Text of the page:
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Legal Pot Business Owner Recalls A Year Of Highs And Lows

One year ago, Cannabis City owner James Lathrop stood outside his Seattle store, one of the first to sell legal recreational marijuana in Washington, and declared “free the weed.”

A year later, he says his pot business has had its highs and lows.

Early on, Lathrop was plagued by a lack of product. He says the shelves were so empty that he couldn't even have a presence at Hemp Fest, the annual Pro Marijuana gathering in the city.

Now, Lathrop says, that isn’t an issue. He says there’s enough supply that prices have come down from $25 a gram to around $15 a gram. Even on the weekday morning when I visit, there’s a steady stream of customers, looking not unlike people browsing the aisles in your neighborhood supermarket.

Cannabis City is listed in official area tourism brochures and owner Lathrop says, in addition to locals, people come in from all over the world.

“People from Italy will contact me on Facebook and say they’re coming in two weeks,” he said.

Like any new business, there have been glitches.

For example, Lathrop says Cannabis City is on its third sales software system. The first two just didn't work right for his business. The state requires that products be tracked from seed to sale.

But, Lathrop says what most frustrates him is what he sees as over the top regulations.

“There’s all these blockades to an independent businessman trying to be creative,that keep showing up,” he said.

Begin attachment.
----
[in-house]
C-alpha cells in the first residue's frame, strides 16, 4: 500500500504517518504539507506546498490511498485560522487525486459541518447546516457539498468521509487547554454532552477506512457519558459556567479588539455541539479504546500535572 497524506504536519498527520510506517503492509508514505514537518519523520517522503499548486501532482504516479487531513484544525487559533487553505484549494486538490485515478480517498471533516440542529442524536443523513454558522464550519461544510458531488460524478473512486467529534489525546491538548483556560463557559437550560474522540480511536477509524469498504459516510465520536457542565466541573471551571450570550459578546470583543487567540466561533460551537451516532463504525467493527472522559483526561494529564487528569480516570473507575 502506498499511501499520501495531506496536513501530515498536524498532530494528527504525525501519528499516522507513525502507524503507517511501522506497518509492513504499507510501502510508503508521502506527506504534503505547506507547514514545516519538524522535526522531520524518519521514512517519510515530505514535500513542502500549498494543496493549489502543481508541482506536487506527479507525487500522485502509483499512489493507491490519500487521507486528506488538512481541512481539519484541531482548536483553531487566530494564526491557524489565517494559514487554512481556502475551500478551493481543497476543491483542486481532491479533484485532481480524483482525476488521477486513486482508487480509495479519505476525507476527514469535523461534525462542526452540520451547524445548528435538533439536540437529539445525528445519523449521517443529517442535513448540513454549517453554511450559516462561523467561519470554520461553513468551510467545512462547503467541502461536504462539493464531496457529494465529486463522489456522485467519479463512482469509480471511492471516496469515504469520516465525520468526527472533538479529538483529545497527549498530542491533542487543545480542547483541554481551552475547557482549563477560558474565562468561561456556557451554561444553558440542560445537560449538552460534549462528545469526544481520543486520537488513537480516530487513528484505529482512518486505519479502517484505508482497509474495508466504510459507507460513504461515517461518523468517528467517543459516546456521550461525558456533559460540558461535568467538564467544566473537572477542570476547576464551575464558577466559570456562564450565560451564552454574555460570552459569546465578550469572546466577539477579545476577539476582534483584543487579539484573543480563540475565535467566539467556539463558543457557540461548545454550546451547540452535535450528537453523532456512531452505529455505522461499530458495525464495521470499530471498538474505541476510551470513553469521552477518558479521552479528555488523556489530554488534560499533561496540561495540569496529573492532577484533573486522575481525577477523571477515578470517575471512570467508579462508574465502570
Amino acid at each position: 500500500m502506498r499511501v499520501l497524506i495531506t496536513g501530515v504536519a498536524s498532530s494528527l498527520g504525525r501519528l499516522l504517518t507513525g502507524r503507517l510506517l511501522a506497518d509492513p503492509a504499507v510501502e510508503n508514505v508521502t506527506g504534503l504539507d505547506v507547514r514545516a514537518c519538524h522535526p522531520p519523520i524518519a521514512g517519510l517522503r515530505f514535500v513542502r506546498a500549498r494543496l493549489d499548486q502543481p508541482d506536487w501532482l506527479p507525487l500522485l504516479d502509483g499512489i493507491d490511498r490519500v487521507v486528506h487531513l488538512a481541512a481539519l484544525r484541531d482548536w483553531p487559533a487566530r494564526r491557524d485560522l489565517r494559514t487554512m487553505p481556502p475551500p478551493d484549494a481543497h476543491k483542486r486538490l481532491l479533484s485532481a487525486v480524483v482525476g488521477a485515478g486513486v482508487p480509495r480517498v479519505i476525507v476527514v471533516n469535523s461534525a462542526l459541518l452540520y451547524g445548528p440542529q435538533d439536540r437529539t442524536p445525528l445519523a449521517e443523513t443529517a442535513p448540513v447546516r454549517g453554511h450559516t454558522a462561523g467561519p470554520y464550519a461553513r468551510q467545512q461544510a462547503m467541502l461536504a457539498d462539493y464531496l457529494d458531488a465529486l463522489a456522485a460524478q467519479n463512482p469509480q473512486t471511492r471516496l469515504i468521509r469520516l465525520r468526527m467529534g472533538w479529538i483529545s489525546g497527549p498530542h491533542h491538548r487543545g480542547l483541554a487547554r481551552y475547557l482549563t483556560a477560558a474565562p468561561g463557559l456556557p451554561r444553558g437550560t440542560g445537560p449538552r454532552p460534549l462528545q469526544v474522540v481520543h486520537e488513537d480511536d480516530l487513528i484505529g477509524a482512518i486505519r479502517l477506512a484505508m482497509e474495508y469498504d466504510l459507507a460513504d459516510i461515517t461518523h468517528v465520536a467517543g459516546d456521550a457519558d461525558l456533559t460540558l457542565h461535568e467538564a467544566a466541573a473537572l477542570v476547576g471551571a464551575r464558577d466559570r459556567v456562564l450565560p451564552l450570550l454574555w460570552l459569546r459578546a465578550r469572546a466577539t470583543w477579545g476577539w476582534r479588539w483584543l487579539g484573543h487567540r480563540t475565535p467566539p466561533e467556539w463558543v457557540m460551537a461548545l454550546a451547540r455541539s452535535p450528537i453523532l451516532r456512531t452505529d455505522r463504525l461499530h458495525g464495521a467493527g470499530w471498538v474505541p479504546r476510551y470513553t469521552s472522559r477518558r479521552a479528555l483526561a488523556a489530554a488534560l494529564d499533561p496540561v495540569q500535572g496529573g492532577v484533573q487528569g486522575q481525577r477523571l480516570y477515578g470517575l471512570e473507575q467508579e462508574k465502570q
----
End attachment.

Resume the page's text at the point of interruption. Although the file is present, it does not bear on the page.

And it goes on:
One thing that irks him is that he isn’t allowed to sell t-shirts, hats and other swag to the tourist who come in. The law only allows him to sell pipes and other paraphernalia that is used with weed.

In some cases, Lathrop has been able to figure out work-arounds. As we walk outside, he points to the billboard he purchased across the street that reads “The Pot Shop Heard Round the World-Come in and See what all the buzz is about.”

“There’s significant limitations on signage  on the shop, but interestingly no limitations on signage across the street,” Lathrop says with a smile.id

Lathrop does praises the legislature for simplifying the taxes on marijuana this session. He says it will make the taxes more transparent to consumers, similar to taxes on liquor.

As for what the year ahead looks like for Lathrop, he says he’s hoping to be able to continue to bring prices down in order to compete with what he sees as a growing black market.

But, whatever happens, he says he’s still as excited to be part of the new industry as he was when he shouted, "free the weed.".

Paula reports on groundbreaking legal decisions in Washington State and on trends in crime and law enforcement. She’s been at KNKX since 1989 and has covered the Law and Justice beat for the past 15 years. Paula grew up in Idaho and, prior to KNKX, worked in public radio and television in Boise, San Francisco and upstate New York.
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